Lenovo recently confirmed what the mobile industry has long suspected: ARM-powered tablets running Windows RT will be $200-$300 cheaper than their x86 Windows 8 counterparts.
"RT will play in consumer and retail at very aggressive price points," Lenovo exec David Schmoock told Bloomberg during a recent interview.
"It will do well but it's going to be more of a consumer price point play to begin with. [Remember], Windows 8 has more compatibility with other Windows software, making it more attractive to corporations, while Windows RT will be a very good consumer box."
Thus far, Lenovo has maintained a rather bullish attitude towards Windows 8, emphasizing that its ThinkPad Tablet 2 can easily co-exist with Redmond's indigenously designed Surface.
"On the whole, the Surface tablet does a lot for the Windows ecosystem, and we believe that Microsoft announcing Surface... is going to really bring excitement to the Windows 8 ecosystem and help to drive that," Lenovo rep Preston Taylor explained.
"Our general position is that the excitement in having strong, quality products in the Windows 8 ecosystem will be good for the ecosystem and ultimately great for ThinkPad."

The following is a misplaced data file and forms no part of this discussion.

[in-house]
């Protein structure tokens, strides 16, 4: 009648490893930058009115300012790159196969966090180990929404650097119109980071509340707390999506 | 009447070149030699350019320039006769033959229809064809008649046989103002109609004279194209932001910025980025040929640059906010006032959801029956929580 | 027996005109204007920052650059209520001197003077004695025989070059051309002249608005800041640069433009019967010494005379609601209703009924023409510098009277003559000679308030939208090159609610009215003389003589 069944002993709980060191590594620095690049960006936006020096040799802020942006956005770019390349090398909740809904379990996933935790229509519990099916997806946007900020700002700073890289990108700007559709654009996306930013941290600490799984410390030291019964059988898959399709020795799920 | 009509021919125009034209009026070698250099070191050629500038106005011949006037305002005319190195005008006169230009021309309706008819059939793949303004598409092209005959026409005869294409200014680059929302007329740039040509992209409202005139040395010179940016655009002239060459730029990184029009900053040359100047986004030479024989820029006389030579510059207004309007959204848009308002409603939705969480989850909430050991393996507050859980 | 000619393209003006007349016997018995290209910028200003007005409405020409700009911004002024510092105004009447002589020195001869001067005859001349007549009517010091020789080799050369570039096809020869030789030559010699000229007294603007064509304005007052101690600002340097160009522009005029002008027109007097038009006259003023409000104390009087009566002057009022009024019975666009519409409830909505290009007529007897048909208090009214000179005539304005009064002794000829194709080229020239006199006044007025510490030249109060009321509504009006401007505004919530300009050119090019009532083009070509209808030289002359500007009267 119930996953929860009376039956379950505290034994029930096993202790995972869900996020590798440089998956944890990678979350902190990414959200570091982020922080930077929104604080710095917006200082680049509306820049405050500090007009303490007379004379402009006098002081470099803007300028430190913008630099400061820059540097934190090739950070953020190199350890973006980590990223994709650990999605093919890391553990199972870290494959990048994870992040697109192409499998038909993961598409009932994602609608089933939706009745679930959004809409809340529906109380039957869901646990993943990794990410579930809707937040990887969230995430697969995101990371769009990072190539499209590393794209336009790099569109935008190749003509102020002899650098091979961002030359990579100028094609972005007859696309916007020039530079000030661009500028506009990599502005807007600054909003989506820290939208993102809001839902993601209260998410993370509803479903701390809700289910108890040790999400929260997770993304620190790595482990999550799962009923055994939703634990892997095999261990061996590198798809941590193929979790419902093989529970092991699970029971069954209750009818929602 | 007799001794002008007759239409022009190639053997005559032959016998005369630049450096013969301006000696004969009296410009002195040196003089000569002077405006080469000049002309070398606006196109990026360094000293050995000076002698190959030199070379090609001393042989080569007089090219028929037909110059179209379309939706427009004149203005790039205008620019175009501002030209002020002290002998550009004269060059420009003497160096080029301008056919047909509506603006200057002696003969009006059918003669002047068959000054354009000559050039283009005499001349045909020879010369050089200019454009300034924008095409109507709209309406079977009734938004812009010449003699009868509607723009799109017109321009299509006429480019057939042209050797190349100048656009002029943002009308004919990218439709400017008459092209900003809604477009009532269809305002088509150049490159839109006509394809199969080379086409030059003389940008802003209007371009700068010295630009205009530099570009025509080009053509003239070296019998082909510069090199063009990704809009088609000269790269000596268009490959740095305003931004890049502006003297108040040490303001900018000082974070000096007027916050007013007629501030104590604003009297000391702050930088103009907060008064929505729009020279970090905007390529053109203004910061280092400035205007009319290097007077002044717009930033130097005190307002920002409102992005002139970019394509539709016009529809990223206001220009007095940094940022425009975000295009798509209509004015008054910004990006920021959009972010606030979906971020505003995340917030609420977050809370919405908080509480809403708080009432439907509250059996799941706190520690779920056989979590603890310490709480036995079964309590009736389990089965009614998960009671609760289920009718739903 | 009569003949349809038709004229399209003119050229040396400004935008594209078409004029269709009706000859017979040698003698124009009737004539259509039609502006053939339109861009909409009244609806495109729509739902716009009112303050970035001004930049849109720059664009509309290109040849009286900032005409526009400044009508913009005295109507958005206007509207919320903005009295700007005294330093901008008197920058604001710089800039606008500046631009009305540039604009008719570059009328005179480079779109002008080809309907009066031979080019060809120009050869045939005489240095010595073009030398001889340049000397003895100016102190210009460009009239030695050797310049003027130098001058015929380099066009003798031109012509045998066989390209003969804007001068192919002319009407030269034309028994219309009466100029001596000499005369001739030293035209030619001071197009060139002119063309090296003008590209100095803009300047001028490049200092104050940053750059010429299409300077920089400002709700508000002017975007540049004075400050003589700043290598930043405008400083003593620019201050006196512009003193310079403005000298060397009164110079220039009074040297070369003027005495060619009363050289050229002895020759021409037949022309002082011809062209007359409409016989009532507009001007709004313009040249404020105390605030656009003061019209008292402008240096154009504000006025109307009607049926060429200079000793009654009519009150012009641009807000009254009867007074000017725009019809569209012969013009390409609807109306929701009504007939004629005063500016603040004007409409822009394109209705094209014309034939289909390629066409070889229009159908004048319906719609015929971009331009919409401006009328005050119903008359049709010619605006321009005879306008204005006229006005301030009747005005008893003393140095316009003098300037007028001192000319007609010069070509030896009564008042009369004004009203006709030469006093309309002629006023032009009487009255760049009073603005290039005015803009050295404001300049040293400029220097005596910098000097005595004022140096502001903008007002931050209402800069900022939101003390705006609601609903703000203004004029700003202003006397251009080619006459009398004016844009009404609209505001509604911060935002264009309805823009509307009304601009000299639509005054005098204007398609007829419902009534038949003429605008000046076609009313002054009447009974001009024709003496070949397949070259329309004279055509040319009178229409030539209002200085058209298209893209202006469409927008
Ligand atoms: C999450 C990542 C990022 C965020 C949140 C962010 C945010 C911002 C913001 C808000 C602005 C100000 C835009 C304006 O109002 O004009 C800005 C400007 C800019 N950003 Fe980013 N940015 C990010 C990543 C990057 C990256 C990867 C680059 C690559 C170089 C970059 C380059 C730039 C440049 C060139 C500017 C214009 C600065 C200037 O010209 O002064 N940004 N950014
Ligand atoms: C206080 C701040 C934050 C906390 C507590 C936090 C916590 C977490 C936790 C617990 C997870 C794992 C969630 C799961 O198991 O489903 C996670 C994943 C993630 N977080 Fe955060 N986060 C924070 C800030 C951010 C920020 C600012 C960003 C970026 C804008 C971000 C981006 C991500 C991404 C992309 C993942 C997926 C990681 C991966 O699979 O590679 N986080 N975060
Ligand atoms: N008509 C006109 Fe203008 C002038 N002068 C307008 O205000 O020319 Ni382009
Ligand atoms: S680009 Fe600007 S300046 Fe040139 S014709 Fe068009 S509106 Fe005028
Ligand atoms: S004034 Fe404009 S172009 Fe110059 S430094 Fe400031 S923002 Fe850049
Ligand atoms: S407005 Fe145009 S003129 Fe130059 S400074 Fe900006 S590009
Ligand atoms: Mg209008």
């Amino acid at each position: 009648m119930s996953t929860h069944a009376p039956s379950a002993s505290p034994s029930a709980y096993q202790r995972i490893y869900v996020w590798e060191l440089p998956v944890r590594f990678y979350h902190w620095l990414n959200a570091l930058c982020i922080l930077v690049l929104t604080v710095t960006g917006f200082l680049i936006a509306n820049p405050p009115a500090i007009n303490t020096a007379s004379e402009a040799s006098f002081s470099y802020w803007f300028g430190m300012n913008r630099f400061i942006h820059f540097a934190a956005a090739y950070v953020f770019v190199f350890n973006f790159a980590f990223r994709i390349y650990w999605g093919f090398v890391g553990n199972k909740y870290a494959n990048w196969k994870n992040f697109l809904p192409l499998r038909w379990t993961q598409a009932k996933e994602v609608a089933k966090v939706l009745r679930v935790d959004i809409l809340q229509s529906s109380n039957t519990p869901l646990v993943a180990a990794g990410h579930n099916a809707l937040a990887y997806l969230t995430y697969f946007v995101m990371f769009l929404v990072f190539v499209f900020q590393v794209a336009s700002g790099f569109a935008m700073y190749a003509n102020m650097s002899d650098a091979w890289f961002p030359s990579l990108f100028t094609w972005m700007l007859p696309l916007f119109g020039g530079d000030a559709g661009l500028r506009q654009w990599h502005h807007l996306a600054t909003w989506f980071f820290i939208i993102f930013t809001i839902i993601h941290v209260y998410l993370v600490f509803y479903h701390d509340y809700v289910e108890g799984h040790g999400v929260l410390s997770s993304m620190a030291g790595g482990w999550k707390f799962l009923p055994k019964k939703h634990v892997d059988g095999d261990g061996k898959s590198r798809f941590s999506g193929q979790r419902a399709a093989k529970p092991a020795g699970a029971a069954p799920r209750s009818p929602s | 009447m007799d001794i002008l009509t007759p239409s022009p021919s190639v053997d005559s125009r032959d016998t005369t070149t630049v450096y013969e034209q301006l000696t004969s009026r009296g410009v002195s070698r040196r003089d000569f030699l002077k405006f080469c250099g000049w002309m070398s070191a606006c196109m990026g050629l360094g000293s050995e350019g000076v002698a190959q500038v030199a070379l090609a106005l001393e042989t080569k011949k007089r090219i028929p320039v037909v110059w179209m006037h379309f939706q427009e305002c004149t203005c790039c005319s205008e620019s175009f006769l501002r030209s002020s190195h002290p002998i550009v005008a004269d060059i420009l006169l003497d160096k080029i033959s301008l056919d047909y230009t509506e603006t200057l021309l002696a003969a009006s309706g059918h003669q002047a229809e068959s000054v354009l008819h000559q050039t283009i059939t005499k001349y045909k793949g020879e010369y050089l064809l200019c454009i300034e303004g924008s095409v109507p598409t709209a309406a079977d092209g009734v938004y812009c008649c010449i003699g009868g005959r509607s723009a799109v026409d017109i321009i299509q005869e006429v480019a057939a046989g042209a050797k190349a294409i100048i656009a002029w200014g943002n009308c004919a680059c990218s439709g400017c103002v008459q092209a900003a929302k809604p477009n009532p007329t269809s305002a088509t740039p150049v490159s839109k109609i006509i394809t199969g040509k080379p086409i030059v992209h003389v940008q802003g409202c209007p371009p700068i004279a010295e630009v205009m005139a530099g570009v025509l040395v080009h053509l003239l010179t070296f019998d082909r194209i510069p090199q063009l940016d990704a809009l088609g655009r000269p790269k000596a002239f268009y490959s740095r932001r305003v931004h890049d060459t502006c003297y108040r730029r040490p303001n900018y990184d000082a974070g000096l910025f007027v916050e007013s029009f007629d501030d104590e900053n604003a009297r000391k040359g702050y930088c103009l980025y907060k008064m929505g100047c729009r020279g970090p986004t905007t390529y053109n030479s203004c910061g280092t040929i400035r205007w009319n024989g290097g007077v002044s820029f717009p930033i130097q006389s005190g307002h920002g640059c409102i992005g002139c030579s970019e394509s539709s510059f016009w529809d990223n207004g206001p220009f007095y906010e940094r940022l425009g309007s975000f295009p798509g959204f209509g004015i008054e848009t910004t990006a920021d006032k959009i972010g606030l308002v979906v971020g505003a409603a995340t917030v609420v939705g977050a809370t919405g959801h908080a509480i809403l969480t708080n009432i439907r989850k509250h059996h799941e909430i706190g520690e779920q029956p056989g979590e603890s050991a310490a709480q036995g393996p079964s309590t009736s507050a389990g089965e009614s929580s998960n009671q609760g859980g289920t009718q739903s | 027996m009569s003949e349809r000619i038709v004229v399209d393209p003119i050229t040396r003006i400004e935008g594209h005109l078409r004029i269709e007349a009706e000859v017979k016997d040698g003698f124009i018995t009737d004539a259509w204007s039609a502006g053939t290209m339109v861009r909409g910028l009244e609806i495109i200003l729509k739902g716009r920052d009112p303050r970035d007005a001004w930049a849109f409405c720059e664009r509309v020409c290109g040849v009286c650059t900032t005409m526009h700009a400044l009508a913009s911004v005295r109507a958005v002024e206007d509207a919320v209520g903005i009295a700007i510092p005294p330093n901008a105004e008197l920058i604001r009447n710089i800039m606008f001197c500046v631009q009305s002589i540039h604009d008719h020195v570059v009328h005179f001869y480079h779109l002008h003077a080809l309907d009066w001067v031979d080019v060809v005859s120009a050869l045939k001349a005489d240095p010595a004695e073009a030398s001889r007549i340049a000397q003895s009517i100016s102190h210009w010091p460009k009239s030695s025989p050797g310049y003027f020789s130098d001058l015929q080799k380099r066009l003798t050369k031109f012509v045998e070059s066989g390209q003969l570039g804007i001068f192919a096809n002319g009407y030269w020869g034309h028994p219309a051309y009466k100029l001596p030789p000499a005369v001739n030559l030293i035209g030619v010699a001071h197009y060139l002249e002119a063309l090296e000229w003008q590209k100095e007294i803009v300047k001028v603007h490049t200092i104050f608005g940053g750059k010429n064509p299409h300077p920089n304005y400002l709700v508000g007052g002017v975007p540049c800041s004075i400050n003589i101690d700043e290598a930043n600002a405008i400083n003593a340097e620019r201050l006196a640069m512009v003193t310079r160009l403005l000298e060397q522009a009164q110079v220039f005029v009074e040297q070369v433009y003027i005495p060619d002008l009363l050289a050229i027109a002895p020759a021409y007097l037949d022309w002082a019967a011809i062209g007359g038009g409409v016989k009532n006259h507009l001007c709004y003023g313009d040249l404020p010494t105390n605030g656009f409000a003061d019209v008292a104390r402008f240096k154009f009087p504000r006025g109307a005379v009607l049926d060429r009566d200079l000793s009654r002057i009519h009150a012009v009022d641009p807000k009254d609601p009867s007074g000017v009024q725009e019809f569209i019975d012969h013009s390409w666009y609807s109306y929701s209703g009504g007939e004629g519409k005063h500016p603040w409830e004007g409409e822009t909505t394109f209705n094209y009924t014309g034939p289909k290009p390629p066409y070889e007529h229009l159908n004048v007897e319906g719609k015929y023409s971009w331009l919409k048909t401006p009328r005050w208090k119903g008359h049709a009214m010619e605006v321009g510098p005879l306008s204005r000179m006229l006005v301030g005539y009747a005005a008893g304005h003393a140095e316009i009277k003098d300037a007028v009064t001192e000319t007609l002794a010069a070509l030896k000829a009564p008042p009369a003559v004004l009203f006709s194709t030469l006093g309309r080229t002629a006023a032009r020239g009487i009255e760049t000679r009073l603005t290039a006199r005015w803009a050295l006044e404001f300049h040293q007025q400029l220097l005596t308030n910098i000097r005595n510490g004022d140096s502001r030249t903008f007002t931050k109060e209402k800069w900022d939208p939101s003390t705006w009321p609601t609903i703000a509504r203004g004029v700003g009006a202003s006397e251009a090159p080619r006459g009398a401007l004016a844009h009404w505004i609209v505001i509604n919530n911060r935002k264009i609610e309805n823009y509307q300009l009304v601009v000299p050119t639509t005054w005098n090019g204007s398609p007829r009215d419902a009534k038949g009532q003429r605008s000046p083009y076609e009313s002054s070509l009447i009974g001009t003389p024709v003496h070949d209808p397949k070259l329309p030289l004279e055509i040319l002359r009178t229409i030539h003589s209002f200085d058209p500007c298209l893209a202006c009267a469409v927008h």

Hewlett Packard (HP) exec John Solomon recently expressed similar sentiments, rebuffing reports that the corporation had been critical of Redmond's decision to enter the lucrative mobile market with Surface.
"I believe Microsoft was basically making a leadership statement and showing what's possible in the tablet space. Our relationship has not changed at all due to Microsoft's announcement. In fact, I applaud it - I think it's great that they are getting out in front and [showing] what's possible," senior HP VP John Solomon told CRN during a recent interview.
"[Sure], other OEMs will be doing tablets, but the HP tablet is going to be different: It's going to have a specific area of focus, or multiple areas of focus, which will require a high degree of channel engagement to take full advantage of the opportunity."
Nevertheless Solomon acknowledged that it would difficult for the industry to take on Apple's wildly popular iPad, which he described as the "best tablet" out there.